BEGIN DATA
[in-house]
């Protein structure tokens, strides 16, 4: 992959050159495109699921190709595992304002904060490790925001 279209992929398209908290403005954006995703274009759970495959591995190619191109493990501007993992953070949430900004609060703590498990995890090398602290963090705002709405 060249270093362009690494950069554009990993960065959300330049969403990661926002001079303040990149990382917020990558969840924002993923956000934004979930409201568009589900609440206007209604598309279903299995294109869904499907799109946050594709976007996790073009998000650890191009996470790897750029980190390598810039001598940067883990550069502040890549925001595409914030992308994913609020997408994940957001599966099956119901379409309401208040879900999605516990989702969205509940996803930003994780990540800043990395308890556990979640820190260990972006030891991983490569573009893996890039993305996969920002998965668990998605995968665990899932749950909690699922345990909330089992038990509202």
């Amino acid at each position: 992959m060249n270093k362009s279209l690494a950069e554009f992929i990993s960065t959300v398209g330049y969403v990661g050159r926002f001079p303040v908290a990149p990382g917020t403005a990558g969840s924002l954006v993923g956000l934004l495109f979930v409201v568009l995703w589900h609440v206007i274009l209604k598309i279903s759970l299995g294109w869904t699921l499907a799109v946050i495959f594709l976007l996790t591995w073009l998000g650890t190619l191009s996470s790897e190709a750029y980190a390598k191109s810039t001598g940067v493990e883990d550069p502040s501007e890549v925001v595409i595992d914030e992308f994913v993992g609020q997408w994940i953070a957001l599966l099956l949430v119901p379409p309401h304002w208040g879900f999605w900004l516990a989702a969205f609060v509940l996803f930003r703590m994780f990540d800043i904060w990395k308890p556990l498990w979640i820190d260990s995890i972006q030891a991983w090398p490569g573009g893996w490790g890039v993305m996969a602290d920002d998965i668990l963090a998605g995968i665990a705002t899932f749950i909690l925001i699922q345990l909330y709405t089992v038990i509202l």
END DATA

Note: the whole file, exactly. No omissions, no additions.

[in-house]
């Protein structure tokens, strides 16, 4: 992959050159495109699921190709595992304002904060490790925001 279209992929398209908290403005954006995703274009759970495959591995190619191109493990501007993992953070949430900004609060703590498990995890090398602290963090705002709405 060249270093362009690494950069554009990993960065959300330049969403990661926002001079303040990149990382917020990558969840924002993923956000934004979930409201568009589900609440206007209604598309279903299995294109869904499907799109946050594709976007996790073009998000650890191009996470790897750029980190390598810039001598940067883990550069502040890549925001595409914030992308994913609020997408994940957001599966099956119901379409309401208040879900999605516990989702969205509940996803930003994780990540800043990395308890556990979640820190260990972006030891991983490569573009893996890039993305996969920002998965668990998605995968665990899932749950909690699922345990909330089992038990509202």
């Amino acid at each position: 992959m060249n270093k362009s279209l690494a950069e554009f992929i990993s960065t959300v398209g330049y969403v990661g050159r926002f001079p303040v908290a990149p990382g917020t403005a990558g969840s924002l954006v993923g956000l934004l495109f979930v409201v568009l995703w589900h609440v206007i274009l209604k598309i279903s759970l299995g294109w869904t699921l499907a799109v946050i495959f594709l976007l996790t591995w073009l998000g650890t190619l191009s996470s790897e190709a750029y980190a390598k191109s810039t001598g940067v493990e883990d550069p502040s501007e890549v925001v595409i595992d914030e992308f994913v993992g609020q997408w994940i953070a957001l599966l099956l949430v119901p379409p309401h304002w208040g879900f999605w900004l516990a989702a969205f609060v509940l996803f930003r703590m994780f990540d800043i904060w990395k308890p556990l498990w979640i820190d260990s995890i972006q030891a991983w090398p490569g573009g893996w490790g890039v993305m996969a602290d920002d998965i668990l963090a998605g995968i665990a705002t899932f749950i909690l925001i699922q345990l909330y709405t089992v038990i509202l």